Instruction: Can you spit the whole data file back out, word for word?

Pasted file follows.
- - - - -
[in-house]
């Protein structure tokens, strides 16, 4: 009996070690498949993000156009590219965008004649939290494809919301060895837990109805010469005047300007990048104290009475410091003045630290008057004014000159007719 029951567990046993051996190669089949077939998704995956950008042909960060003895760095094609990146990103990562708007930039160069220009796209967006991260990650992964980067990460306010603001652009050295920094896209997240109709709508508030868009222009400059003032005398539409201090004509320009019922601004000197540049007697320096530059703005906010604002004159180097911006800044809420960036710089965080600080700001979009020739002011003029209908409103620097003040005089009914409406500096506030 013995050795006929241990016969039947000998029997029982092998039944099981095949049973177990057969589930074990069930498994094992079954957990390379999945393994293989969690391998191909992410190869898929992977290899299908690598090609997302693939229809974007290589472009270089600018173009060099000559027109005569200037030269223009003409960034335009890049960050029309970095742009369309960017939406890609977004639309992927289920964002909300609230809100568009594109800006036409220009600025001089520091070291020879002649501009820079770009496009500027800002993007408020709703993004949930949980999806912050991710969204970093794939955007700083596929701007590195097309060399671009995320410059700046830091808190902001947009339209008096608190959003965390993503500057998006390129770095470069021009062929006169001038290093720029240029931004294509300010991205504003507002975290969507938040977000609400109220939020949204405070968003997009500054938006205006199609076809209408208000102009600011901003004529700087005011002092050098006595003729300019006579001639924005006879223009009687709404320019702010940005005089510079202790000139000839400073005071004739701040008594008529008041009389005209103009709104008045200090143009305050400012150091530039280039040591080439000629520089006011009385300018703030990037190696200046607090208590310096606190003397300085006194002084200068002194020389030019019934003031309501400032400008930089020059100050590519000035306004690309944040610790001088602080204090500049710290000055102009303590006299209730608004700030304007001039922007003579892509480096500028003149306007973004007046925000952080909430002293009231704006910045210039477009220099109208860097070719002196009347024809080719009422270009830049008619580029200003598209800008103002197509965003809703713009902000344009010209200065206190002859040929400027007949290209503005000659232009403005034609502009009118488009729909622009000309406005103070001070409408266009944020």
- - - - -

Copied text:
[in-house]
């Protein structure tokens, strides 16, 4: 009996070690498949993000156009590219965008004649939290494809919301060895837990109805010469005047300007990048104290009475410091003045630290008057004014000159007719 029951567990046993051996190669089949077939998704995956950008042909960060003895760095094609990146990103990562708007930039160069220009796209967006991260990650992964980067990460306010603001652009050295920094896209997240109709709508508030868009222009400059003032005398539409201090004509320009019922601004000197540049007697320096530059703005906010604002004159180097911006800044809420960036710089965080600080700001979009020739002011003029209908409103620097003040005089009914409406500096506030 013995050795006929241990016969039947000998029997029982092998039944099981095949049973177990057969589930074990069930498994094992079954957990390379999945393994293989969690391998191909992410190869898929992977290899299908690598090609997302693939229809974007290589472009270089600018173009060099000559027109005569200037030269223009003409960034335009890049960050029309970095742009369309960017939406890609977004639309992927289920964002909300609230809100568009594109800006036409220009600025001089520091070291020879002649501009820079770009496009500027800002993007408020709703993004949930949980999806912050991710969204970093794939955007700083596929701007590195097309060399671009995320410059700046830091808190902001947009339209008096608190959003965390993503500057998006390129770095470069021009062929006169001038290093720029240029931004294509300010991205504003507002975290969507938040977000609400109220939020949204405070968003997009500054938006205006199609076809209408208000102009600011901003004529700087005011002092050098006595003729300019006579001639924005006879223009009687709404320019702010940005005089510079202790000139000839400073005071004739701040008594008529008041009389005209103009709104008045200090143009305050400012150091530039280039040591080439000629520089006011009385300018703030990037190696200046607090208590310096606190003397300085006194002084200068002194020389030019019934003031309501400032400008930089020059100050590519000035306004690309944040610790001088602080204090500049710290000055102009303590006299209730608004700030304007001039922007003579892509480096500028003149306007973004007046925000952080909430002293009231704006910045210039477009220099109208860097070719002196009347024809080719009422270009830049008619580029200003598209800008103002197509965003809703713009902000344009010209200065206190002859040929400027007949290209503005000659232009403005034609502009009118488009729909622009000309406005103070001070409408266009944020």